Recruitment of neutrophils into tissue occurs in several pathologic processes such as inflammation, atherosclerosis, thrombosis, and ischemia. In inflammation, the adherence of neutrophils to the endothelium depends on neutrophil integrins. Integrin-mediated adhesion is tightly regulated, ie, integrins do not function if neutrophils are not triggered by certain activation stimuli. We investigated the role of hepatocyte growth factor (HGF) in the adhesion of neutrophils to endothelial cells in inflammation. Our results showed that (a) HGF induced not only lymphocyte function- associated antigen-1 (LFA-1)-mediated adhesion of neutrophils to endothelial cells but also transmigration of neutrophils in a concentration-dependent manner; (b) HGF functionally transformed neutrophil integrin LFA-1 to active form and reduced surface L-selectin expression level; (c) HGF induced F- actin polymerization and cytoskeletal rearrangement within seconds; (d) genistein, a tyrosine kinase inhibitor, as well as wortmannin, a phosphoinositide 3 (PI 3)-kinase inhibitor, inhibited both F-actin polymerization and LFA-1-mediated adhesion of neutrophils to endothelial cells; and (e) neutrophils in cutaneous inflamed tissue highly expressed HGF and serum levels of HGF were elevated in patients with Behcet's disease, which is associated with neutrophilic vasculitis and marked neutrophil accumulation. Our results indicate that HGF plays a pivotal role in integrin- mediated adhesion and transmigration of neutrophils to sites of acute inflammation through cytoskeletal rearrangement activated by tyrosine kinase and PI 3-kinase signaling.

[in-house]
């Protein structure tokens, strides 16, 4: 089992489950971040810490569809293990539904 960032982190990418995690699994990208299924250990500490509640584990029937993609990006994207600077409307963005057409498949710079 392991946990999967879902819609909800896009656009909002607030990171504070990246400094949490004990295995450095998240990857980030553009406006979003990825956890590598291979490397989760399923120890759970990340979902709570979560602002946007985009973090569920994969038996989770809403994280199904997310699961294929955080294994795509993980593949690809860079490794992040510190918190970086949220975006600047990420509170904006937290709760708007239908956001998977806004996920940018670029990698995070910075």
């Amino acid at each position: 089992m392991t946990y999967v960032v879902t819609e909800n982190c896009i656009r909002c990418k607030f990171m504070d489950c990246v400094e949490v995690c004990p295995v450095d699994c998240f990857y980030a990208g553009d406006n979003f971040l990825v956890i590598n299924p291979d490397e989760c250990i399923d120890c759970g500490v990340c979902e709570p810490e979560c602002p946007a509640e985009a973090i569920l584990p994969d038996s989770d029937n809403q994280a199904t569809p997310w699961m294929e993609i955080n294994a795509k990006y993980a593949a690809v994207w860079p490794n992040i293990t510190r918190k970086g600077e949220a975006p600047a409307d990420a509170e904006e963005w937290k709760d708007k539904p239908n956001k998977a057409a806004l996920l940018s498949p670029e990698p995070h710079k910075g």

|Number of pages||10|
|Publication status||Published - 1998 Nov 1|
ASJC Scopus subject areas
- Pathology and Forensic Medicine
- Molecular Biology
- Cell Biology